U.S. stock futures opened slightly lower on Wednesday night after a rally on Wall Street, when many investors breathed a sigh of relief that the Federal Reserve should not raise interest rates even further. aggressively in the coming months.
Contracts on the S&P 500 fell. Earlier, the blue-chip index posted its best single-session gain since May 2020, up 2.99%. The Nasdaq Composite jumped 3.2% and the Dow Jones added more than 900 points, or 2.8%.
The jump came on the heels of the Federal Reserve’s first half-point rate hike since 2000, as the central bank took a notable step to tackle inflation which is currently at its highest rates. for 40 years. The central bank also announced plans to begin removing assets from its $9 trillion balance sheet from June 1. The pace of this announced balance sheet reduction largely matched Wall Street’s expectations ahead of Wednesday’s Fed statement.
Crucially, during his press conference on Thursday, Fed Chairman Jerome Powell suggested that the central bank was not currently discussing plans to raise interest rates by 75 basis points in the near term. Some feared that such a decision would produce too strong a jolt to the economy which was already showing signs of slowing down. Still, Powell suggested there was “a general feeling within the committee that additional 50 basis point increases should be on the table at the next two meetings.”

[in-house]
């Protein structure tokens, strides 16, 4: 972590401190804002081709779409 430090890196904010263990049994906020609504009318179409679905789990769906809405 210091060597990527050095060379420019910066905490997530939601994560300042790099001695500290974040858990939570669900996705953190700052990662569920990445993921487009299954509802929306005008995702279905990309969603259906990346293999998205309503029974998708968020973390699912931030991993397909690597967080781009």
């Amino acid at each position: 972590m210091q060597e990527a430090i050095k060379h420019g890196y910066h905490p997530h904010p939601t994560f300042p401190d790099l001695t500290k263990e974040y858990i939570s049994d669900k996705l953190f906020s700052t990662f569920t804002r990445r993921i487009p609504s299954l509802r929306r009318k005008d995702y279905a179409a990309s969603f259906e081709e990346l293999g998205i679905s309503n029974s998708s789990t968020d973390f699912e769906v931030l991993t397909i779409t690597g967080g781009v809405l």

“Markets got what they were asking for today as the Fed made a 50 basis point hike in the policy rate. With few signs of inflation slowing, the Fed aims to bring the rate director to a more neutral level in a relatively short period of time,” Chris Ripley, senior investment strategist at Allianz Investment Management, wrote in an email. market expectations are already taken into account.
But even in the absence of oversized 75 basis point rate hikes, the Fed’s path to raising interest rates from ultra-low levels and embarking on quantitative tightening still poses a risk to the economic growth, as the markets have become accustomed to the central bank’s accommodating monetary policies. during the pandemic. Powell himself recognized that some trade-off would take place between reducing inflation and maintaining economic activity.
“There may be some pain associated with going back to that, but the big pain is not dealing with inflation and allowing it to take root,” Powell said at his press conference.
Others have also pointed to these risks.
“In all policy action there are negative consequences, which hopefully are mitigated and less impactful than the problem that is being addressed and today that problem is inflation,” Rick wrote. Rieder, BlackRock’s chief investment officer for global fixed income, in an “The consequences we risk having from tightening policy are a potential recession, potential job and wage losses, and financial conditions that are clearly more stringent measures that will weigh on virtually all financial markets.”
“Many factors are beyond the Fed’s control (supply chain disruptions and geopolitics, for example), but we will be closely monitoring the impact of the Fed’s tightening financial conditions on the broader economy and financial levels. jobs, which are very strong today. but can clearly soften alongside aggressive inflation-fighting monetary policy,” Rieder added.
6:01 p.m. ET Wednesday: Stock futures open lower
Here’s where the markets were trading Wednesday night:
S&P 500 Futures Contracts (ES=F): -6 points (-0.14%) to 4,289.25
Dow futures (JM=F): -40 points (-0.12%) to 33,929.00
Nasdaq futures contracts (NQ=F): -20.5 points (-0.15%) to 13,510.75
Emily McCormick is a reporter for Yahoo Finance. Follow her on Twitter.
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